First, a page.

8. When the charge begins it will be accompanied by a high pitched whine (not always audible to everyone). The dashboard will show how long the charge will take as ‘Time Remaining : ’ plus an hours:minutes display. It will also show the percentage charge complete.
  9. The car should be locked if unattended, but operating the locks and doors has no effect on the charge operation.
  10. The ZOE may sit at 99% for a long time to battery balance – it does no harm to stop charging at this or any other point occasionally if it’s convenient (e.g. when in a rush).
  11. If at a public charge point the charge should be stopped at the charge point. A home charge point can be turned off or left on and the cable simply disconnected.
  12. Release the charge cable connector using the button on the key fob, and withdraw the connector.
  13. Close the charging port cover and charging port door; charging is complete.

Source: Fuel Included Blog

Major changes in Electric Highway as revolution continues at pace

After five years, 30 million miles and £2.5 million pounds worth of free travel – Ecotricity will finally begin charging electric car drivers for using Britain’s most comprehensive car charging network – the Electric Highway.

A row of electric cars at a rapid charger station (Image: Ecotricity)
A row of electric cars at a rapid charger station (Image: Ecotricity)

A rapid charge of up to thirty minutes will cost £6, still significantly less than the equivalent cost of a petrol or diesel car, while the network will remain free for Ecotricity domestic energy customerssubject to fair use policy.

The almost 40,000 members of the Electric Highway will need to download a new mobile phone app to make payments, which will have the added functions of a ‘live feed’ of the entire network, so users can see the location and availability of their nearest pump, making it easier for you to plan your journeys.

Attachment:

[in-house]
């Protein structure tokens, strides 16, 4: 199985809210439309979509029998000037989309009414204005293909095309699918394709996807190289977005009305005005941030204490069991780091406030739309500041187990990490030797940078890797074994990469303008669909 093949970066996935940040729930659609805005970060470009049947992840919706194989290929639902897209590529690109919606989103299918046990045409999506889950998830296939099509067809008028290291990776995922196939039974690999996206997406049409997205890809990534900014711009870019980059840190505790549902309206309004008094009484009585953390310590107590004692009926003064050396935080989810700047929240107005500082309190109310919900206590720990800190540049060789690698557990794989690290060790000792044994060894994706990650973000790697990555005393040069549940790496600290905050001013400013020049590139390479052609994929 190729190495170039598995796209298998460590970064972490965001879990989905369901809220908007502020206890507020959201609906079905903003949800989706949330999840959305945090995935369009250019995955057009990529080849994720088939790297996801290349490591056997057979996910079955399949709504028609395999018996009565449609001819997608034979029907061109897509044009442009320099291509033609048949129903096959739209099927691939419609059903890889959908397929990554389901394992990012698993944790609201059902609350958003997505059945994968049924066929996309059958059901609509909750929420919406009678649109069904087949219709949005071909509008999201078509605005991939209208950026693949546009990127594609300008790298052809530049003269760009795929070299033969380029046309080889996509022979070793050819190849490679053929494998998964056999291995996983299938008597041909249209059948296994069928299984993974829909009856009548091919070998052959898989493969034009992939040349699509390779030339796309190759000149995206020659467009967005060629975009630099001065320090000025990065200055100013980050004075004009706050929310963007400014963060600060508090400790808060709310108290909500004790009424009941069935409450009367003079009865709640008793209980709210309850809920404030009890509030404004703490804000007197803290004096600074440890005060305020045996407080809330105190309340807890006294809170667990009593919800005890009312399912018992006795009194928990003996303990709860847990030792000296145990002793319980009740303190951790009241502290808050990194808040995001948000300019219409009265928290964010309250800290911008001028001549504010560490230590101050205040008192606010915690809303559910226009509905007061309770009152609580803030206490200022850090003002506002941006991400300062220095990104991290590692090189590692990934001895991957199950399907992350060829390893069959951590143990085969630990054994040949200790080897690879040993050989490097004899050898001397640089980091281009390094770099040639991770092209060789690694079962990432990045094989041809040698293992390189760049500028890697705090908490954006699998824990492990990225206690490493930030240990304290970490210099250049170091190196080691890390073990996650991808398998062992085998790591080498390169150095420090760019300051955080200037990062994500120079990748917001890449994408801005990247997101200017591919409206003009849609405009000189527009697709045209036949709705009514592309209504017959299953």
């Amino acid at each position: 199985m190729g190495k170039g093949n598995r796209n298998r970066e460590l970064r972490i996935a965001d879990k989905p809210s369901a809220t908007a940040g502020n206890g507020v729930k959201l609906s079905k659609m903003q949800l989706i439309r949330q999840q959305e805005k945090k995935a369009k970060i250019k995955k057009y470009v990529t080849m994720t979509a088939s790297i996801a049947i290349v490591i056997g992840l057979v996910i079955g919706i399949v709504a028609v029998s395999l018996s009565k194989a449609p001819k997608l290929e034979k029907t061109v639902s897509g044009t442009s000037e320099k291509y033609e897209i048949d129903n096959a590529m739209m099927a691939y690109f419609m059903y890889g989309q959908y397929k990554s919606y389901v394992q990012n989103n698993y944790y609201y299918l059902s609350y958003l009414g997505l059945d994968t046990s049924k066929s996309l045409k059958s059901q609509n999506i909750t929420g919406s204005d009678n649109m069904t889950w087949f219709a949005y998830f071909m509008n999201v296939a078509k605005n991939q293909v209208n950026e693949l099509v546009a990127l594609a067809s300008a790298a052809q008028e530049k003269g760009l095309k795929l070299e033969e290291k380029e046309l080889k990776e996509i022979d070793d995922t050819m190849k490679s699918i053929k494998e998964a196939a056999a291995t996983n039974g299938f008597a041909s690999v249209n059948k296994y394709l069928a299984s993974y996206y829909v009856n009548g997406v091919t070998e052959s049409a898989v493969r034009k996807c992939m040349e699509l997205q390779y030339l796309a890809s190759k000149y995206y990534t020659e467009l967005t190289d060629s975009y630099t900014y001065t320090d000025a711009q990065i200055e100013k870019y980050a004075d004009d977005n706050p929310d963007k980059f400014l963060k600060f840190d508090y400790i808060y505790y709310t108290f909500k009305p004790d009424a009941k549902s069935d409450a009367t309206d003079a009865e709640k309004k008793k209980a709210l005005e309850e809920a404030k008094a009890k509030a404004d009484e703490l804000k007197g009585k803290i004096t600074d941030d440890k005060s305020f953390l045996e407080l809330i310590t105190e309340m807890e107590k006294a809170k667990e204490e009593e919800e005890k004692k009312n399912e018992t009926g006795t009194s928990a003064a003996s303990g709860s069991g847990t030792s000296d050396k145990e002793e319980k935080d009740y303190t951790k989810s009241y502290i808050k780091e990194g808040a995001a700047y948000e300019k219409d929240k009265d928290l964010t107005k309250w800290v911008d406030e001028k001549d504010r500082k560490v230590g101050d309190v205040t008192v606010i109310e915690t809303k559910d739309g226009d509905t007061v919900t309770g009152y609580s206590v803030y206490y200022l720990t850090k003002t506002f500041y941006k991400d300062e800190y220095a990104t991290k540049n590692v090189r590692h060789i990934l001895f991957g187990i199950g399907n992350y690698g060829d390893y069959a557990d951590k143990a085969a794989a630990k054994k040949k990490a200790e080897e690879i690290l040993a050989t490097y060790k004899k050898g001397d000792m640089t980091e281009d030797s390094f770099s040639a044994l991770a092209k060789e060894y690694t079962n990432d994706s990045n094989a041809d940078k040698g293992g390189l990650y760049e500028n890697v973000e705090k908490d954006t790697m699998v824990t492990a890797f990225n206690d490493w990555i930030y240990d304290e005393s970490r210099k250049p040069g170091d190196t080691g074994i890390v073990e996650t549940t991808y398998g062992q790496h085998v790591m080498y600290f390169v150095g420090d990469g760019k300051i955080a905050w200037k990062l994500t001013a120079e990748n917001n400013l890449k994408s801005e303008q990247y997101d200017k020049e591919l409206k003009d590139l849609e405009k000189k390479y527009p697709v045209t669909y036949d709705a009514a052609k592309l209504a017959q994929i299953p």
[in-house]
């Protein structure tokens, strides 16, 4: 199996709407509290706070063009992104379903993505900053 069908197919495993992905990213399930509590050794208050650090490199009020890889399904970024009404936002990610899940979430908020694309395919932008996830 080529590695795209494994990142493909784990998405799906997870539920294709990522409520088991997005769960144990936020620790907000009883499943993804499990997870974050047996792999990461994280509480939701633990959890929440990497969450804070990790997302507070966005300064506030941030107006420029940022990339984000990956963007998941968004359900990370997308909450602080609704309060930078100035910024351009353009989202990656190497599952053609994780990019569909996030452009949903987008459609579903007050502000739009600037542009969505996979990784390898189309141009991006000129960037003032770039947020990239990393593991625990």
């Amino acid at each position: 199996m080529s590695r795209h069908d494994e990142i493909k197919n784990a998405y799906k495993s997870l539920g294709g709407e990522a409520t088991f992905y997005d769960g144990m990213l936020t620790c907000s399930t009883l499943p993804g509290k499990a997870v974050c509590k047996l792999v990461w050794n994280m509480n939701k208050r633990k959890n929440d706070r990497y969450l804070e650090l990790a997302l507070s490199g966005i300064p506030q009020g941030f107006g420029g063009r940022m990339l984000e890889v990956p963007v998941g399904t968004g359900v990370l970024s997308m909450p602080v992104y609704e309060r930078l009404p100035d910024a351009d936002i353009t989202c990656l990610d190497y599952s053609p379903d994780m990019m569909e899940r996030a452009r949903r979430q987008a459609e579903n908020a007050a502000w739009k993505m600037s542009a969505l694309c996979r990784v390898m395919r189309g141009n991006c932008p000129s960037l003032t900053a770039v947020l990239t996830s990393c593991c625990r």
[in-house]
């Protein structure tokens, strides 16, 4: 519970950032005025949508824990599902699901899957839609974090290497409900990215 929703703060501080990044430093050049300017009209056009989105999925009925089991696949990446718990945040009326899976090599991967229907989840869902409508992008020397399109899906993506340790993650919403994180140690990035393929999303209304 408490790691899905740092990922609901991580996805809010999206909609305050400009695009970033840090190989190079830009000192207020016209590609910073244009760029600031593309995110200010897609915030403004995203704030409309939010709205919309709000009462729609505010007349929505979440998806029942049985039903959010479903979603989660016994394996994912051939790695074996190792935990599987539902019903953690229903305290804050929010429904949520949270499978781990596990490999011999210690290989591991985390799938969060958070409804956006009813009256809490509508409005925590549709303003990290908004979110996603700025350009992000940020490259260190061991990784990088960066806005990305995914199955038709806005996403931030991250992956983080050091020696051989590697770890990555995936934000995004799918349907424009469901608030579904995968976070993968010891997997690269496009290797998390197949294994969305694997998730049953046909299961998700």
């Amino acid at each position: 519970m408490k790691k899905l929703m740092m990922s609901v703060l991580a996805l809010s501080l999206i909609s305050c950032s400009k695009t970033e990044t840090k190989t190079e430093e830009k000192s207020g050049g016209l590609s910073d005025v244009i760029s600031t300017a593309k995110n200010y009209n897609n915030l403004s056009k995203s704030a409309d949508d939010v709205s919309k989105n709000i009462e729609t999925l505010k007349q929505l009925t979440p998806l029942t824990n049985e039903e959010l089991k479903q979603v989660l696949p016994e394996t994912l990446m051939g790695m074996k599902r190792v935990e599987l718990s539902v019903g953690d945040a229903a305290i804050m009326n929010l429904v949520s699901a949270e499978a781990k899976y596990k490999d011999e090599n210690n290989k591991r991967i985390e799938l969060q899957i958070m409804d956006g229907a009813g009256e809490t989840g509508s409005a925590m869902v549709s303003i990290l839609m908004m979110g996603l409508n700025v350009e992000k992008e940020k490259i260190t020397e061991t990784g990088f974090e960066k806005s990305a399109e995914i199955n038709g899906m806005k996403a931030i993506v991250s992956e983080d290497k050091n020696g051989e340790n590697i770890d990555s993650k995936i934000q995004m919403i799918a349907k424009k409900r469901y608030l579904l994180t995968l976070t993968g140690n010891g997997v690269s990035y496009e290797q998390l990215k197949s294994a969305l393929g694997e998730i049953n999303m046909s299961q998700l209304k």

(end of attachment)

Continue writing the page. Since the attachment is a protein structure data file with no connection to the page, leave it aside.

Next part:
The Electric Highway is the most comprehensive car charging network in Europe, with nearly 300 ‘Ecotricity Pumps’ across Britain which enable electric car drivers to travel the length and breadth of the country using nothing but renewable energy. Up until now it’s been the only charging infrastructure in Britain that was available completely free of charge. It currently powers around two million miles a month and has powered more than 30 million miles since 2011.

The usage trebled in 2015 and it has been so successful in encouraging the uptake of electric cars that it is now necessary to start charging for the service in order to maintain and grow the network.

A new mobile phone app will replace the current card system, which will be available for Apple and Android devices and will enable users to manage their accounts, pay for charging and check the status of chargers all in one place.

The switch to charging will be manually implemented at all charging points, with work starting on 11 July and expected to be completed by Friday 5 August. This will mean that the changeover to the app payment system will be gradual, with some chargers continuing to work via the free card system later than others.

Ecotricity believes that by 2030 every new car should be electric (pure or hybrid), and that by 2040 they should be the only cars on the road.

Electric Highway facts and stats, as of 31st May 2016:

  • The first Electric Highway pump was installed on 27 July 2011
  • Ecotricity has since installed a total of 296 Electric Highway chargers, of which 276 are rapid chargers
  • There are Electric Highway chargers across 96% of the British motorway network
  • The network stretches from John O’Groats to Land’s End. Jonathan Porterfield and Chris Ramsey were the first drivers to travel the length of the country only using public charging points –  a round trip that took 27 hours and 46 minutes in September 2015 and relied almost entirely on the Electric Highway
  • The Electric Highway has powered a total of 30 million miles totally free of charge
  • May 2016 was the busiest month of all time on the network. During the month, the Electric Highway powered 2,170,625 miles with 10,121 customers powering their cars with 347.3MWh of electricity through 43,211 separate charges. That’s the equivalent of having a car charging during every minute of every day throughout the month
  • 38,537 customers currently hold Electric Highway cards

Source: Ecotricity via Fuel Included News